Corporate Restrictions:  Another area of discussion was the actions of Corporate entities such as Disney to totally control their public image.   Burning Man Festival, you must apply to take camera into the site; images cannot be sold or published.  The Washington Vietnam War Memorial forbids the taking of pictures outright, which seems counter to the meaning of a public memorial, but so it is… This is so the organization has total control over public images and how they are used…  Gregg related a story about Michael Jackson Corp trying to restrict images by not allowing cameras into the concert site – but 20,000 iPhone images went onto the Web within minutes of the concert beginning…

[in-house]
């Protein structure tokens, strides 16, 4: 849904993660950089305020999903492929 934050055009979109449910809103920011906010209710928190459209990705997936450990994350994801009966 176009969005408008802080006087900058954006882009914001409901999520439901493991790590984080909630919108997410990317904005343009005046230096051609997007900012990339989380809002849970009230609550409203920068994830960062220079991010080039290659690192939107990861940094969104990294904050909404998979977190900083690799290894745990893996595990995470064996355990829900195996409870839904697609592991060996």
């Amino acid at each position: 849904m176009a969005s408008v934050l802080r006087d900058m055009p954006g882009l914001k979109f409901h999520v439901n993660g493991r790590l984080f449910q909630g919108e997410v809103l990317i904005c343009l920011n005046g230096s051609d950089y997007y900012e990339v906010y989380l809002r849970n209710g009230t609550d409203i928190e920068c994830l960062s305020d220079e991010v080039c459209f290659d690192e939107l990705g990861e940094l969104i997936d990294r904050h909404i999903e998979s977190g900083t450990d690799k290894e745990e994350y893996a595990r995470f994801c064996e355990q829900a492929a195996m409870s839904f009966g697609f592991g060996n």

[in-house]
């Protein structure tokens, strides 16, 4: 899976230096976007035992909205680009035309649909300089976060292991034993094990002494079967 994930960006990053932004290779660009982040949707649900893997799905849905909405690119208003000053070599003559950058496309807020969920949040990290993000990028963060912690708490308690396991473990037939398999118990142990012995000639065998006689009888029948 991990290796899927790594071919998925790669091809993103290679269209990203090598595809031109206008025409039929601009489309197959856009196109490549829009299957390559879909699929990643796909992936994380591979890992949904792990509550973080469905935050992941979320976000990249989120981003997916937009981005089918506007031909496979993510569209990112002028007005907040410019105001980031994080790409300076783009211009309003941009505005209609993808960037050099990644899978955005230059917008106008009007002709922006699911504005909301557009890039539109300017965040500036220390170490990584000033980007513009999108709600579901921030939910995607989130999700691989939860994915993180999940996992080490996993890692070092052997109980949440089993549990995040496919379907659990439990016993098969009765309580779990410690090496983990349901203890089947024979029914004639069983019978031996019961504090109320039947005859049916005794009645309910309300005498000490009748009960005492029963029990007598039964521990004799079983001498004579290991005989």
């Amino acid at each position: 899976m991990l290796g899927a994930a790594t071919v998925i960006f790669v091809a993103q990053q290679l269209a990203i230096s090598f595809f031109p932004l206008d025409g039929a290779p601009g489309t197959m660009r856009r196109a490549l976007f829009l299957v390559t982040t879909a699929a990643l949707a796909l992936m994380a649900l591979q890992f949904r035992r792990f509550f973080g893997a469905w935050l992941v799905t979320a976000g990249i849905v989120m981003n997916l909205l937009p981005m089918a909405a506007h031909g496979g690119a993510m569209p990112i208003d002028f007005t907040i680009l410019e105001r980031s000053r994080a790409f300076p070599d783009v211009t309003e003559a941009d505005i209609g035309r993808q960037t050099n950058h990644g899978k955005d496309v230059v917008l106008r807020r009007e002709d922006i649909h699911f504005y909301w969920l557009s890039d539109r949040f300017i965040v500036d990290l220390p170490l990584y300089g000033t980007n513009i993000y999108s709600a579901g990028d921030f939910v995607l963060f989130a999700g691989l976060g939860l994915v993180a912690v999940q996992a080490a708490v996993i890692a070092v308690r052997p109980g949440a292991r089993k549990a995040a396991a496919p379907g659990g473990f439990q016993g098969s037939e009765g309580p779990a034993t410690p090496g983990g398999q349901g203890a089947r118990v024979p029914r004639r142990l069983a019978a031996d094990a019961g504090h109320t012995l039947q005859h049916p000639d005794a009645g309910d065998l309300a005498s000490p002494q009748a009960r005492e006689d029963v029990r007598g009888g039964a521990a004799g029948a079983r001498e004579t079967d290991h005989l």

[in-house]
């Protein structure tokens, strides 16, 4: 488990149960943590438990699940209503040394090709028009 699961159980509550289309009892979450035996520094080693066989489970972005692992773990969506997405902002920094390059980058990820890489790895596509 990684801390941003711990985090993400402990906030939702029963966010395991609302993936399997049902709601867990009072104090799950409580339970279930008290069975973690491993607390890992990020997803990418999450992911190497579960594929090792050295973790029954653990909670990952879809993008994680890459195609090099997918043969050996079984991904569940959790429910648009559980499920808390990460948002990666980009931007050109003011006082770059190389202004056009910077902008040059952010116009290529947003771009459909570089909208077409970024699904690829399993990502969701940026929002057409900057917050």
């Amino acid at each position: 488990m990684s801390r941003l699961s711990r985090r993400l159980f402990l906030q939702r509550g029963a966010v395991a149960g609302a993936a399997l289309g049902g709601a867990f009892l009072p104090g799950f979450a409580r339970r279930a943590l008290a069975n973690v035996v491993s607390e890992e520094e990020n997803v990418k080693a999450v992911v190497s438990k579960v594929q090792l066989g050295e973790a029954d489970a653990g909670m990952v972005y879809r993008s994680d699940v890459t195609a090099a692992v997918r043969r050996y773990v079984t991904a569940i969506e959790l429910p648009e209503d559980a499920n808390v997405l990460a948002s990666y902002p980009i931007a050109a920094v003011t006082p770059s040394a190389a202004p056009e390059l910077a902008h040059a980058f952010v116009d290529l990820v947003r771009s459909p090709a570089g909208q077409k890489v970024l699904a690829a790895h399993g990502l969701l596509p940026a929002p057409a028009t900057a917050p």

Stock agencies: for the most part will not take/use images that are not accompanied by signed Release Forms.

 

         Group Shots and Street Photography:  are considered in the public domain – though if you have want to use them for commercial purposes it is best to get a signed release…

 

         Hanging Images in a Gallery show:  is usually considered okay as it involves a small selected audience, it is only available for the duration of the show and it has a very limited distribution…  Any publication of work from the show is another story as it is much more permanent and potentially a much wider distribution…